Pay it forward initiative
Alumni and faculty may nominate one incoming student in each cohort for the Pay It Forward scholarship, which applies $2,500 against his or her first semester's tuition.
If you know a writer who would be a great asset to our program, you have the power to pass along a $2,500 program award. This one-time payment is used to offset tuition— an incredible benefit when you consider that most creative writing students pay tuition out of their own pockets. The deadline for applications is December 15, 2017 for the next January residency.
To Pay It Forward, share our program's successes with a prospective student. Send me their contact information and we'll track them through the admissions process. Or, simply ask them to reference your name when completing their application. The Pay It Forward award will be applied to their first bill once they are accepted into the program and begin their studies.
Students: The annual Etruscan Prize for the best single page in any genre will be judged this year by Etruscan author Bruce Bond. Winner receives a $100 honorarium, a complimentary subscription of Etruscan titles, and a limited edition broadside of the winning piece.
"Send us one page: your best page, in any genre. It can be beginning, middle or end. It can be prose, script, or poetry. Send us a page that sings."
Deadline is April 15, 2018 | Please submit entries to: etruscanpress.submittable.com
Beat the winter blues with a creative writing workshop!
Nonfiction Places and Spaces
Place plays an important role in both fiction and nonfiction writing, often assuming the role of another character in novels, short stories, memoir, essays and literary journalism. In this adult workshop, we'll consider writers who have made place and location central to to their writing. Participants will write about personal and public landscapes from a variety of perspectives, from memories of home to capturing places visited. Exercises will include incorporating multi-sensory detail, the role of research, and using place to support character description. Fiction writers who are setting their work in real-life places also will benefit from this workshop.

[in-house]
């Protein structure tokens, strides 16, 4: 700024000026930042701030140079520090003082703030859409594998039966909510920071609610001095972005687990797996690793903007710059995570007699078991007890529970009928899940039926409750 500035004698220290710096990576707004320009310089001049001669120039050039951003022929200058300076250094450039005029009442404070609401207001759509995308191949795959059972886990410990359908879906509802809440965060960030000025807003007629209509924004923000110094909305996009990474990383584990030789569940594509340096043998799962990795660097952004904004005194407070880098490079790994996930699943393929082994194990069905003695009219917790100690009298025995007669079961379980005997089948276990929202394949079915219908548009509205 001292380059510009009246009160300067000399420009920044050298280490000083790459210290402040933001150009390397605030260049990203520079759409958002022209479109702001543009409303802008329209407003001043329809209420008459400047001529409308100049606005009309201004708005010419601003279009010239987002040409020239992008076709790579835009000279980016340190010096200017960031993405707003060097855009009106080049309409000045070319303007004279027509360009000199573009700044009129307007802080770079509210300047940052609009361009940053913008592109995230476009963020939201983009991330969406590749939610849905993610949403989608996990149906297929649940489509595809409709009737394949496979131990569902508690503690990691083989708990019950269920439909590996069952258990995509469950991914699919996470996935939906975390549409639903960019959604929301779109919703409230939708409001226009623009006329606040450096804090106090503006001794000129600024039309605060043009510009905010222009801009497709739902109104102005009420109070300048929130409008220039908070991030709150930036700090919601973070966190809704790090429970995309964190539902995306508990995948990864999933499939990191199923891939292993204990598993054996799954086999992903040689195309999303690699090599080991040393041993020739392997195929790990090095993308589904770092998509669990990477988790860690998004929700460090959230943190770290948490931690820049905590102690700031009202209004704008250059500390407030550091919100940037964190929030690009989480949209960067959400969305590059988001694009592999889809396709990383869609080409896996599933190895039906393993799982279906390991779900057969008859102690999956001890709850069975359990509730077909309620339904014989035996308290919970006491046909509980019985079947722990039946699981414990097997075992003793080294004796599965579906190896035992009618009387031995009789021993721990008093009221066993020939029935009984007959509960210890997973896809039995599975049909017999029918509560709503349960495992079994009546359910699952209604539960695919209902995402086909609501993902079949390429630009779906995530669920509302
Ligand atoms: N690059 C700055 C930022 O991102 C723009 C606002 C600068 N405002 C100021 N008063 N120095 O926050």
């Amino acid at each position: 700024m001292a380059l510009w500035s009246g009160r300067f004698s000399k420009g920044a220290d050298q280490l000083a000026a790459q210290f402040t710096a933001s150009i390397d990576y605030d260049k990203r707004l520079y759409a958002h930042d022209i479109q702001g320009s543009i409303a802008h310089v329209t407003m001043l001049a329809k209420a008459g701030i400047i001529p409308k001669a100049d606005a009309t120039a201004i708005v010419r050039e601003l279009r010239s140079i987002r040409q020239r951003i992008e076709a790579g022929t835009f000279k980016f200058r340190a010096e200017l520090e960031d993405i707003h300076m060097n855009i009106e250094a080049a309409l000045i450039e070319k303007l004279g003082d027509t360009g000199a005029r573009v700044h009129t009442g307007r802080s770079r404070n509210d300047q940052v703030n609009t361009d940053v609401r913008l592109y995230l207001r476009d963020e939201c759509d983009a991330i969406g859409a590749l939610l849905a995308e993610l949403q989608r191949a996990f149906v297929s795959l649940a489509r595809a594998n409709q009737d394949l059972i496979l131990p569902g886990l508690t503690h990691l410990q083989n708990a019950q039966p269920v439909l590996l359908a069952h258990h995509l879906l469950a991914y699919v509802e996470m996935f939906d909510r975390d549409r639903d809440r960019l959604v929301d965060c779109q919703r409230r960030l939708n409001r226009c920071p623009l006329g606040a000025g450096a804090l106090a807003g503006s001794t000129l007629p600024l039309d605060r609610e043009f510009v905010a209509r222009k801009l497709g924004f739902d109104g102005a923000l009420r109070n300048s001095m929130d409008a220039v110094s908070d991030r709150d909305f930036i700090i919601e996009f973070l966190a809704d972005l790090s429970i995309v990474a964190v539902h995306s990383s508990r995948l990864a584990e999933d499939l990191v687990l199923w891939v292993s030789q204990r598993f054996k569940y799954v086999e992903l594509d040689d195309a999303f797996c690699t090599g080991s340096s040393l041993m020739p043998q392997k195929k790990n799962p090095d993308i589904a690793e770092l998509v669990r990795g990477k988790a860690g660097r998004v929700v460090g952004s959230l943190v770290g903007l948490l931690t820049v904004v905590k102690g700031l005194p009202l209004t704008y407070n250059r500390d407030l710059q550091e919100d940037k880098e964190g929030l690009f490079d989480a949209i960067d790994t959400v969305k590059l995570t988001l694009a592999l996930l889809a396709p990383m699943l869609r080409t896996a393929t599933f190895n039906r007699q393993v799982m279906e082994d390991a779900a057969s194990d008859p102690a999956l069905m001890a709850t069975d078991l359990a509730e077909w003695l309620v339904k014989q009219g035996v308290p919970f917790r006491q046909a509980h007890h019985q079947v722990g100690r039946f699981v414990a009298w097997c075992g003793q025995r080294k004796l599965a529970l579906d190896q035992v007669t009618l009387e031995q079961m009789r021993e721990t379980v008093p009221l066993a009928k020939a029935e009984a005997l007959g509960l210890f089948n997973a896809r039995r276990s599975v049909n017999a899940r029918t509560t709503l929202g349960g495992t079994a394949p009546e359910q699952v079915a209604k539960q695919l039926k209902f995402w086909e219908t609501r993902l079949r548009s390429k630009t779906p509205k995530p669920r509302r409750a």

Social Media for Beginners
Social Media isn't just for liking photos of your second-cousin's lobster dinner or watching hilarious cat videos -- you can learn to wield the social sphere to your professional and creative advantage! This six-week adult workshop introduces you to the various social media platforms that are popular today, and will teach you how to market yourself and your writing in unique and exciting ways. In this class, your instructor will work with you to build your online persona and show you how to reach out to new communities and new readers. Classes are divided into lecture and activity sessions, and each class will have a take-home assignment.
Preparing You and Your Manuscript for Publication